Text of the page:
Update Applicable to:
All employers who need a specialty occupation employee and request them via this visa.
On October 23, 2023, the Department of Homeland Security (DHS) announced the Notice of Proposed Rulemaking (NPRM) to amend H-1B regulations. This proposed regulation is open for public comment until December 22, 2023, and comments can be submitted through the Federal e-Rulemaking Portal, referencing DHS Docket No. USCIS-2023-0005.
What do employers need to do?
Employers should review the above resources, as well as the links provided for additional information about the proposed ruling. If an employer desires to submit a comment on the proposed ruling, follow the instructions above. Employers should seek legal counsel if they would like to perform an audit of contracts, policies, and procedures to ensure compliance with the proposed rule. Employers should keep in mind that the final rule is expected to be published in late December or early January.
What are the details?
The H-1B visa program is a nonimmigrant classification that applies to people who wish to perform services in a specialty occupation, services of exceptional merit and ability relating to a Department of Defense (DOD) cooperative research and development project, or services as a fashion model of distinguished merit or ability. It also allows employers to temporarily employ foreign workers in occupations that require the theoretical and practical application of a body of highly specialized knowledge and a bachelor’s degree or higher in the specific specialty, or its equivalent.
H-1B specialty occupations may include fields such as architecture, engineering, mathematics, physical sciences, social sciences, medicine and health, education, business specialties, accounting, law, theology, and the arts. For the H-1B Specialty Occupations.
The Department of Homeland Security (DHS) will soon be issuing a new proposed rule that aims to modernize H-1B Requirements, Oversight, and Flexibility in the F-1 Program. The abstract of the proposed rule indicates some propositions as follows:
- Revision to the definition of Specialty Occupation: codifies existing USCIS practice that there must be a direct relationship between the required degree field(s) and the duties of the position AND that there may be more than one acceptable degree field for a specialty occupation.
- Clarifies the Criteria for Specialty Occupation Positions: the regulatory requirement that a bachelor’s degree in a specific set of fields must NORMALLY be a requirement for the position. Normally DOES NOT mean “ALWAYS.”
- Third-party Staffing: will allow a petitioner to use third parties’ typical requirements to prove a specialty occupation.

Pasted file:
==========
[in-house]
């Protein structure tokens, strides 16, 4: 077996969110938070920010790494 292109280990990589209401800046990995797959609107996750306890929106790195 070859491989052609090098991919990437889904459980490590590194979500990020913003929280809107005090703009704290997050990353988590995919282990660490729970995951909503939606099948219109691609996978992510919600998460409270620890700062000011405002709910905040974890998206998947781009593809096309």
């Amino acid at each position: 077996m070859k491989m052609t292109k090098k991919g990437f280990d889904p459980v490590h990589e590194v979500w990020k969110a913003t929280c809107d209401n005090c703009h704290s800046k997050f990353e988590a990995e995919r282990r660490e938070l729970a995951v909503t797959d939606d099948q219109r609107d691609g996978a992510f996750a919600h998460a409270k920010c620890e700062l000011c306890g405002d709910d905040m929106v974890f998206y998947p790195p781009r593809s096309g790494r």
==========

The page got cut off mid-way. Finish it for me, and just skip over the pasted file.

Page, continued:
- Clarification on when an amended petition is required: besides the current situations that require an amendment such as a change in job duties, worksite location outside the geographic area of employment, change in hours, or other changes that impact the conditions outlined in the underlying approved petition, the DHS proposes that (1) any change in worksite location that reflects a material change requires a new petition, (2) a petition (new or amended) must be filled BEFORE the change takes place and (3) if the beneficiary is going to a non-worksite location, a new or amended petition is not required.
- Expansion of Quota Exemptions: some clarifications include as follows:
- Fundamental activity: will replace “primarily engaged and primary mission,” allowing flexibility for beneficiaries. Nonprofit research organization and government research organization definitions will be expanded by incorporating this change in definition.
- Phrase “at least half”: will replace “the majority of,” allowing beneficiaries to qualify for cap-exempt status if they spend 50% of their time performing job duties at a qualifying research organization and 50% at a cap-exempt employer.
- Revise H-1B beneficiaries’ exemptions: beneficiaries of the visa can qualify for an exemption when they are not directly employed by a qualifying cap-exempt organization but still provide essential work, even if their duties do not necessarily directly further the organization’s essential purpose.
The proposed rule will not take effect until the comment period ends and DHS publishes a final regulation, which has a 60-day notice and comment period.
For leaving comments for the proposed DHS ruling, visit the following page: Link.
For more information, please see the links below:
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